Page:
Eli White is tired of how black customers get treated.
White, an entrepreneur and photographer who lives in West Oak Lane, is working on a directory of black-owned businesses following the arrests of two African American men at a Center City Starbucks last week. He’s hoping that a guide could signal where black customers can feel respected and shift how they use their spending power.
“If it’s no pinch in the money, there’s no impact,” said White, who proudly visited Uncle Bobbie’s Coffee & Books, scholar Marc Lamont Hill’s hip Germantown bookstore-cafe, Monday afternoon. “Something’s got to start drying up, because they think it’s a well that’s not going to end.”
Activists, experts, and some local politicians, including Mayor Kenney, have opined about how the arrests at Starbucks on Thursday could be tied to implicit bias. As calls to boycott Starbucks spread, so too do evaluations of which establishments are truly welcoming to black patrons. In Philadelphia, a city where 44 percent of residents are African American, according to census estimates, these conversations touch on race, class, respectability, politics, and the persistence of segregation.
Bryheim Murray and Kyle Easley used to treat Starbucks locations like temporary office spaces. Easley and Murray, who live in Mount Airy and Callowhill, respectively, are real estate developers who spend their days on the road, finding cafés when it’s time to sit down in front of a laptop. Their experiences as black customers, they say, have been overwhelmingly pleasant.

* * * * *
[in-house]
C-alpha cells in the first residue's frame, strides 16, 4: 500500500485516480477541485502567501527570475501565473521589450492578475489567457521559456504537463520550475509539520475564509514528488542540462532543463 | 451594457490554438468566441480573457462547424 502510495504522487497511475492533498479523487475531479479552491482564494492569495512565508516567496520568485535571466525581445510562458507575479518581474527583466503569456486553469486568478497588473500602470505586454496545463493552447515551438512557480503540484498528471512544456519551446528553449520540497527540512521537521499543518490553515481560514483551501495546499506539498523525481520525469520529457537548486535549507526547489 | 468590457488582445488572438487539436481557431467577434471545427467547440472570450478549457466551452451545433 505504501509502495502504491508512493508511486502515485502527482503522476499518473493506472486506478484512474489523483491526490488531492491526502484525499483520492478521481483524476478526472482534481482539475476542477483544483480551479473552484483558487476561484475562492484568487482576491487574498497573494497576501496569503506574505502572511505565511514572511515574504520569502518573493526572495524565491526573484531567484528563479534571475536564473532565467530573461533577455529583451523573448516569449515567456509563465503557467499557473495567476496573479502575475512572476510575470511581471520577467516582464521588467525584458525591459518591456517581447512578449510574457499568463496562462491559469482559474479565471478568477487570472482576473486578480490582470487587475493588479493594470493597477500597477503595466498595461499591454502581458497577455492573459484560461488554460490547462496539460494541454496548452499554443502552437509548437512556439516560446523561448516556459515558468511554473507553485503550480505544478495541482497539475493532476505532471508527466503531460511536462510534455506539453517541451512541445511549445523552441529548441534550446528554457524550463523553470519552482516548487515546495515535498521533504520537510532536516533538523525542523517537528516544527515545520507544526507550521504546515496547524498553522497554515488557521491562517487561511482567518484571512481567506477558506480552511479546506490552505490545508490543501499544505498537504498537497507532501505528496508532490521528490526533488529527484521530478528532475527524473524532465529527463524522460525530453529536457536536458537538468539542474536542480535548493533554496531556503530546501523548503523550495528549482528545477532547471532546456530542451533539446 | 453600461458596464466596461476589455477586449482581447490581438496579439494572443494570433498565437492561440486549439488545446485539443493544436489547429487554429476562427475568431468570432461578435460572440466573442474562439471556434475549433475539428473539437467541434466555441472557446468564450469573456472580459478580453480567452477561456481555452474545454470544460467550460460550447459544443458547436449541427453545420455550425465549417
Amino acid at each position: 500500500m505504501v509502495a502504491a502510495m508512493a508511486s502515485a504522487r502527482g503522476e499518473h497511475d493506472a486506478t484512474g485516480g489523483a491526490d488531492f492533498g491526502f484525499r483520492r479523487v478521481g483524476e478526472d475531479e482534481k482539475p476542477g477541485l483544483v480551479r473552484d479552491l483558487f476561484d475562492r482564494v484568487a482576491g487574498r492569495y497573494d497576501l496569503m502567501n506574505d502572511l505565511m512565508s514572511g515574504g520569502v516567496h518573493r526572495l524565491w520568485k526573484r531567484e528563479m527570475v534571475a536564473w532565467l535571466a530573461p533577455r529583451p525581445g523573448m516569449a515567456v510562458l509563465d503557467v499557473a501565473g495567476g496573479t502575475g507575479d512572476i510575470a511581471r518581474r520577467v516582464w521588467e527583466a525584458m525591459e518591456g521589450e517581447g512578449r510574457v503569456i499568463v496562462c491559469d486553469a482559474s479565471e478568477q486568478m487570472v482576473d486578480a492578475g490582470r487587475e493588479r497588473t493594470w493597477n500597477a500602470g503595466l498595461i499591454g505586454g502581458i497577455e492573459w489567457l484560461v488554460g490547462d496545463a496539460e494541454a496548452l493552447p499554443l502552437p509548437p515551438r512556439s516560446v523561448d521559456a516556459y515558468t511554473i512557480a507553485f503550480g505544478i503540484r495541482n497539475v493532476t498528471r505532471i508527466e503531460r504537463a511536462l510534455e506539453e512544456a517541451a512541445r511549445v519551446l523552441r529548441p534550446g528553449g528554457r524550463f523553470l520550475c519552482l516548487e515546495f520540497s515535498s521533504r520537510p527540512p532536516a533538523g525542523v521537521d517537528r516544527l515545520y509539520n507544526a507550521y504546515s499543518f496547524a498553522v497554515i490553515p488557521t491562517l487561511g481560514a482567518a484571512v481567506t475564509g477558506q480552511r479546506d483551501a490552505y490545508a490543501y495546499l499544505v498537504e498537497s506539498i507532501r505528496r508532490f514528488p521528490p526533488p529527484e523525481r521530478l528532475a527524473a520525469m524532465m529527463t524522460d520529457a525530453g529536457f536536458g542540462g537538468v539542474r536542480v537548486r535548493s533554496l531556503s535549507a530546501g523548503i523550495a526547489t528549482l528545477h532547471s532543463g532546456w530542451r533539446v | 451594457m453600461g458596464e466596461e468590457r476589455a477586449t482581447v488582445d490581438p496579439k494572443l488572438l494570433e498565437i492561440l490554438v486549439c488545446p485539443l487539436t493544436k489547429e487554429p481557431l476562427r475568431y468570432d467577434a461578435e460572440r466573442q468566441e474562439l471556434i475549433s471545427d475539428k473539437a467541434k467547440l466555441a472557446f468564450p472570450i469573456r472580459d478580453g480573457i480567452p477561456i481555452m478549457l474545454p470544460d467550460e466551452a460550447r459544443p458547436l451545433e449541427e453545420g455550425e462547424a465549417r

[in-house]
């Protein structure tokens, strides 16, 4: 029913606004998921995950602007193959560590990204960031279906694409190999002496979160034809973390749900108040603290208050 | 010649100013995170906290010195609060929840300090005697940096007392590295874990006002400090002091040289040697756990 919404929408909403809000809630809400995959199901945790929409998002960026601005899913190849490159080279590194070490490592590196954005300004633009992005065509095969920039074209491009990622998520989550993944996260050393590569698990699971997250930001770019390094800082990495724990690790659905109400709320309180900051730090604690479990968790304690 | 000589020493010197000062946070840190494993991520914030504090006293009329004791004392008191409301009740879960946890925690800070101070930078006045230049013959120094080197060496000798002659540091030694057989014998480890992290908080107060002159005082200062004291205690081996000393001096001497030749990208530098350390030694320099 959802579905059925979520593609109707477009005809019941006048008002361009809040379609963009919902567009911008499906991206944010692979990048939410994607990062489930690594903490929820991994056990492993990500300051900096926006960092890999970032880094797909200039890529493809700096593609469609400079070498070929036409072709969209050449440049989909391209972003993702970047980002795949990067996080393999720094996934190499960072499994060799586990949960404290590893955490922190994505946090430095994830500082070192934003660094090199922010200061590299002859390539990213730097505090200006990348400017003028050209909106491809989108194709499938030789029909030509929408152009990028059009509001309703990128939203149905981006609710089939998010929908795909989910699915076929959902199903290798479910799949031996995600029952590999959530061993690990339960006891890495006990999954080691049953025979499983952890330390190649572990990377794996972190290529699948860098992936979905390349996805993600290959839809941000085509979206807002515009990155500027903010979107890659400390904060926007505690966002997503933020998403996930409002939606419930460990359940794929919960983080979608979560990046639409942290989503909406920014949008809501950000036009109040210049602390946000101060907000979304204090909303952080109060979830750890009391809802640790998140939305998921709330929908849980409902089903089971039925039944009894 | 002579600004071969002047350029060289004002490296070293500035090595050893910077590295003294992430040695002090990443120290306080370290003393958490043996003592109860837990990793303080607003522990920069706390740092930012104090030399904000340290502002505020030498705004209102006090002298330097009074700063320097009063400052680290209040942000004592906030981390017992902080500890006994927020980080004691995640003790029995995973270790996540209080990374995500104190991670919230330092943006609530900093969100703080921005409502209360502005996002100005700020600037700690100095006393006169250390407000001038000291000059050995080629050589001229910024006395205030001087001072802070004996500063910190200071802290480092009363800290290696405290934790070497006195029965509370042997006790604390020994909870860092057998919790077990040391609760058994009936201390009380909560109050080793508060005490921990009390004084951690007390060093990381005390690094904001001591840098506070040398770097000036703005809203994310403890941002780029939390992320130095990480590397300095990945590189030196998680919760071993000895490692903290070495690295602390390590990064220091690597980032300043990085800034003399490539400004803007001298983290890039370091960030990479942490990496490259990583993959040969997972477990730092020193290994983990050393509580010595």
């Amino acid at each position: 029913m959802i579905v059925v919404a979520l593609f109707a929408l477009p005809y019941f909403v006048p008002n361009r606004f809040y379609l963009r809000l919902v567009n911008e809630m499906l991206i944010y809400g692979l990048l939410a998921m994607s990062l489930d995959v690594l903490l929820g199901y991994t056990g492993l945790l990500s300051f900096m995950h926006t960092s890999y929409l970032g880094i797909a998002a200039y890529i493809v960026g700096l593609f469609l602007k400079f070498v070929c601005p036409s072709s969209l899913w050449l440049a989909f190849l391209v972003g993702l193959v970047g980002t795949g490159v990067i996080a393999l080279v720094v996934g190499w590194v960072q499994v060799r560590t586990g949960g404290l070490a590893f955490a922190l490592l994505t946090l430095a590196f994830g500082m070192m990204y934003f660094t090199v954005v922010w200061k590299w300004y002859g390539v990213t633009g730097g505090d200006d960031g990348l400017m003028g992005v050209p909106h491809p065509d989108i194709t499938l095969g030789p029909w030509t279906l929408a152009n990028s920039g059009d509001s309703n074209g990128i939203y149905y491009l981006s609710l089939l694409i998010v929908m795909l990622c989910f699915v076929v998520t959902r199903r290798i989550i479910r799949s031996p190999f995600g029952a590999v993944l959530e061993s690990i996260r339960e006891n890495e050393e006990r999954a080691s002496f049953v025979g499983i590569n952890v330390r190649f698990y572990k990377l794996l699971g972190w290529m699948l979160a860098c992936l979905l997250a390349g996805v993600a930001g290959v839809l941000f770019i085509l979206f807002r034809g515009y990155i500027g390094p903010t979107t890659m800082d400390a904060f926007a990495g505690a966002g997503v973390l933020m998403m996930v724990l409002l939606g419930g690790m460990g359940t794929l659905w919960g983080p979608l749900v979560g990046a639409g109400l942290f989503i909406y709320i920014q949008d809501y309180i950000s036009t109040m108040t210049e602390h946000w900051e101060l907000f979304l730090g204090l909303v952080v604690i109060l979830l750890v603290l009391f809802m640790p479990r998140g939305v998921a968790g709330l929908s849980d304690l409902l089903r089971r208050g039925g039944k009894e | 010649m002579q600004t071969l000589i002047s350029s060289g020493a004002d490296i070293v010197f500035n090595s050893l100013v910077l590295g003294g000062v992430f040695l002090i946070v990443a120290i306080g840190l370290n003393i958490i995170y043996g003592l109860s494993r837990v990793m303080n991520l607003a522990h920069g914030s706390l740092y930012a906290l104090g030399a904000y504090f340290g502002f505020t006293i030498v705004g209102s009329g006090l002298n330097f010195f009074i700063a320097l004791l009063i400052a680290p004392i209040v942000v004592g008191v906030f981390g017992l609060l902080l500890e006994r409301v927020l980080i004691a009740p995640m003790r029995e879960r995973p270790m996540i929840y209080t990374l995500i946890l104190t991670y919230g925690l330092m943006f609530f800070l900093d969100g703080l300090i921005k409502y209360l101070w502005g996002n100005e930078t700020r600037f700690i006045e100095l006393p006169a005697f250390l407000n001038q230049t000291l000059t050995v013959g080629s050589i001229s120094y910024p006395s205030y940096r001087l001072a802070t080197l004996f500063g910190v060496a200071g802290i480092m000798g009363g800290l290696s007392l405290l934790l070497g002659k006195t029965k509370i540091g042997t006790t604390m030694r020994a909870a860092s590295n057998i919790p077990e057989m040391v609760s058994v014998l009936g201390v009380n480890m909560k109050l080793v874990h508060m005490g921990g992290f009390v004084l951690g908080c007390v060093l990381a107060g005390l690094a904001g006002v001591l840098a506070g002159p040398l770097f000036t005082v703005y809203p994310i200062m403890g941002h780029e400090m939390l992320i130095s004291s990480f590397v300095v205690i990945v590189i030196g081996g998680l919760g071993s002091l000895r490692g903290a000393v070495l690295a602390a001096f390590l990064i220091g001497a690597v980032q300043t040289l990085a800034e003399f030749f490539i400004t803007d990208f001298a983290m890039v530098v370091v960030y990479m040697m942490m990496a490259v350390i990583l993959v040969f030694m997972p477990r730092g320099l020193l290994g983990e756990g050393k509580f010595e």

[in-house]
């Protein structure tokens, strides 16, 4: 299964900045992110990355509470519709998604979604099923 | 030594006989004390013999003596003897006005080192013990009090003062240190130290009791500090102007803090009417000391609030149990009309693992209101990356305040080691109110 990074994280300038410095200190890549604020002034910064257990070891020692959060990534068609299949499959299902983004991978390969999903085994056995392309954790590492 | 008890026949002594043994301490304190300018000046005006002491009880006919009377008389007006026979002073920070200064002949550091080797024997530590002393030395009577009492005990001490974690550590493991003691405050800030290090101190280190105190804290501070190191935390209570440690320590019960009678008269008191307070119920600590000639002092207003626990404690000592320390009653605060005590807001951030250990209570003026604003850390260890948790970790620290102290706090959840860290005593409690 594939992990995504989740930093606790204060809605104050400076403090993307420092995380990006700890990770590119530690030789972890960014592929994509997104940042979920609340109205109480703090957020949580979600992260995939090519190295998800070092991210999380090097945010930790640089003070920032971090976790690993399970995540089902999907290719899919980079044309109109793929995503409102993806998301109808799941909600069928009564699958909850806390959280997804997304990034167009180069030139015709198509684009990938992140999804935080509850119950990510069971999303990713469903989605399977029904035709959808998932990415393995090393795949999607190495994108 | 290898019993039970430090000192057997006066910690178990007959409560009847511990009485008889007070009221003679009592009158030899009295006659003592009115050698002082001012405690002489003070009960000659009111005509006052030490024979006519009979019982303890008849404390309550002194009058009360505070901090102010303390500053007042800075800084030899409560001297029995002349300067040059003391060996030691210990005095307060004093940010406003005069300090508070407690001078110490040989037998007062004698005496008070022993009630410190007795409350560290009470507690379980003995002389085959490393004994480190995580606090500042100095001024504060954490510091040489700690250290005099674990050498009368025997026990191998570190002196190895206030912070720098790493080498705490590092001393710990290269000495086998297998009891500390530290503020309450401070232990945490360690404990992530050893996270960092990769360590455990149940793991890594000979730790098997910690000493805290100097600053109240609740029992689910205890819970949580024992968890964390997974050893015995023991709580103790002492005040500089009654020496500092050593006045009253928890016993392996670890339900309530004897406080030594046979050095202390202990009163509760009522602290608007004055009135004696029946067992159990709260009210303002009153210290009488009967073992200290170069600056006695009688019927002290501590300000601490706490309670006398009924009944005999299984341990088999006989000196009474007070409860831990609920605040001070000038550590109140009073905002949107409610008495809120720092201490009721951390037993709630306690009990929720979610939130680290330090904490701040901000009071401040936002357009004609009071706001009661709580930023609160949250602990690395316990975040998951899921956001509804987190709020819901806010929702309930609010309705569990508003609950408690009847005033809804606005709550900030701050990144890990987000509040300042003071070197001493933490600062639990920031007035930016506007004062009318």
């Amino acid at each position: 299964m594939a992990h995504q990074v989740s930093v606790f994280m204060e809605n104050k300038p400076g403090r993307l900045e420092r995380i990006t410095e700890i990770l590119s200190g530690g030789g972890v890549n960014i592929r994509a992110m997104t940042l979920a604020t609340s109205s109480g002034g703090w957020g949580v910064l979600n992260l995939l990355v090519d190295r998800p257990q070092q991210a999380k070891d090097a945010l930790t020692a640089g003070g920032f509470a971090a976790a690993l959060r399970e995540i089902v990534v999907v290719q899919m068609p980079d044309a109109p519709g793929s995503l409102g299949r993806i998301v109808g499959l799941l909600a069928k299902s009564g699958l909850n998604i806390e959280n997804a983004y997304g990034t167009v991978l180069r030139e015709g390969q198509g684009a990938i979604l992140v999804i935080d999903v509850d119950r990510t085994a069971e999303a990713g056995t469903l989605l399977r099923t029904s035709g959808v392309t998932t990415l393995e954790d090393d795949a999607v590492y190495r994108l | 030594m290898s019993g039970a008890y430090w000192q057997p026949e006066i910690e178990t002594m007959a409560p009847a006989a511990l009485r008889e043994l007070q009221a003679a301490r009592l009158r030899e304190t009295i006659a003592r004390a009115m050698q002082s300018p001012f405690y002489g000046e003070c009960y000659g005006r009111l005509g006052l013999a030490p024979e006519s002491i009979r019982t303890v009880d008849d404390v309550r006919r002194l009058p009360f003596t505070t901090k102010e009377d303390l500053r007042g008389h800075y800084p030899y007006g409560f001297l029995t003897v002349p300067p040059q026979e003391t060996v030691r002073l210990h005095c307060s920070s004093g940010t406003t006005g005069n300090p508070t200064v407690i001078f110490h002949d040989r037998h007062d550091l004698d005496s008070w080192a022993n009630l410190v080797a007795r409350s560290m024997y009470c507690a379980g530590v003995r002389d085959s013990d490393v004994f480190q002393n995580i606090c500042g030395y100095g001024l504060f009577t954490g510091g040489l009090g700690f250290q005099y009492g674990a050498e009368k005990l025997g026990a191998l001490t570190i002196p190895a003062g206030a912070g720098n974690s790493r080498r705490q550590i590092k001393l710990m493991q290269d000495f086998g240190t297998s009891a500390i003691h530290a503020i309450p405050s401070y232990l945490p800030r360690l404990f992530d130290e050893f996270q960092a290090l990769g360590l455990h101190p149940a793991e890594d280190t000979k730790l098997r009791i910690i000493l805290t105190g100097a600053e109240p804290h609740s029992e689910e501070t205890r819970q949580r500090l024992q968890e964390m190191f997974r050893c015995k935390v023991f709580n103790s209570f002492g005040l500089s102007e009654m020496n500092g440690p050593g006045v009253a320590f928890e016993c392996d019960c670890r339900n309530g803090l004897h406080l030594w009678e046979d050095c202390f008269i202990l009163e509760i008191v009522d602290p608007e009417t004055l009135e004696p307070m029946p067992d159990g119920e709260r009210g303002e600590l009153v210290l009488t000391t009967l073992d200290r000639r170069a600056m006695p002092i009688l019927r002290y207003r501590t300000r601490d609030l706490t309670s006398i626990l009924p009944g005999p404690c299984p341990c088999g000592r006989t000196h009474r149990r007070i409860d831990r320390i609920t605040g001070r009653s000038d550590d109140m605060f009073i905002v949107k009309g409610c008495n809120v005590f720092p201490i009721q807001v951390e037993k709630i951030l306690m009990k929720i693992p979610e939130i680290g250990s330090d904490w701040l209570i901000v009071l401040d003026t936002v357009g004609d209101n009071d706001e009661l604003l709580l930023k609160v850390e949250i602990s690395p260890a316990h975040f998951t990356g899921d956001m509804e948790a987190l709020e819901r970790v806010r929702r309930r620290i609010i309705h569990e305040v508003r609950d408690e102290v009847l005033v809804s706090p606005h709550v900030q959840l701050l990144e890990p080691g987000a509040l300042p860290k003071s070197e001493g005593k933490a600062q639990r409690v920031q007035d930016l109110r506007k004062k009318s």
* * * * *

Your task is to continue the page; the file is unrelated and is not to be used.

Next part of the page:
“I patronize Starbucks four or five times a week,” said Murray. At least he did. Easley had been hearing and reading about Uncle Bobbie’s, but the Starbucks incident prompted both men to visit it Monday for the first time. The two black men who were arrested at the Center City Starbucks, Murray and Easley noticed, had been waiting to meet with a real estate contact.
“That could have been us,” Murray said to Easley. “I could have been waiting for you, you could have been waiting for me.”
White remembers having an unpleasant experience at a Starbucks location last month. The barista was black, he recalled, but still, she seemed to treat white customers in line with laughter and kindness that stopped while conversing with him.
“People change their tone when they get a certain clientele,” said White, who feels he’s always been treated differently due to his dark skin color and North Philly roots. “[They] get a familiar tone, [they] lose the professionalism.”
Some black patrons at Uncle Bobbie’s expressed surprise that the Center City incident happened. Being followed and questioned were experiences these locals had associated with retail stores; receiving poor service and being pressed to order were conceivable scenarios in restaurants. But coffeehouses are fertile grounds for leisurely visits, they explained, and the arrests didn’t fit that picture. Others patrons said they weren’t at all shocked, maintaining that racial profiling could happen anywhere.
Aja Clark, a volunteer coordinator at an education nonprofit, says she feels that eyes are on her when she enters certain cafés.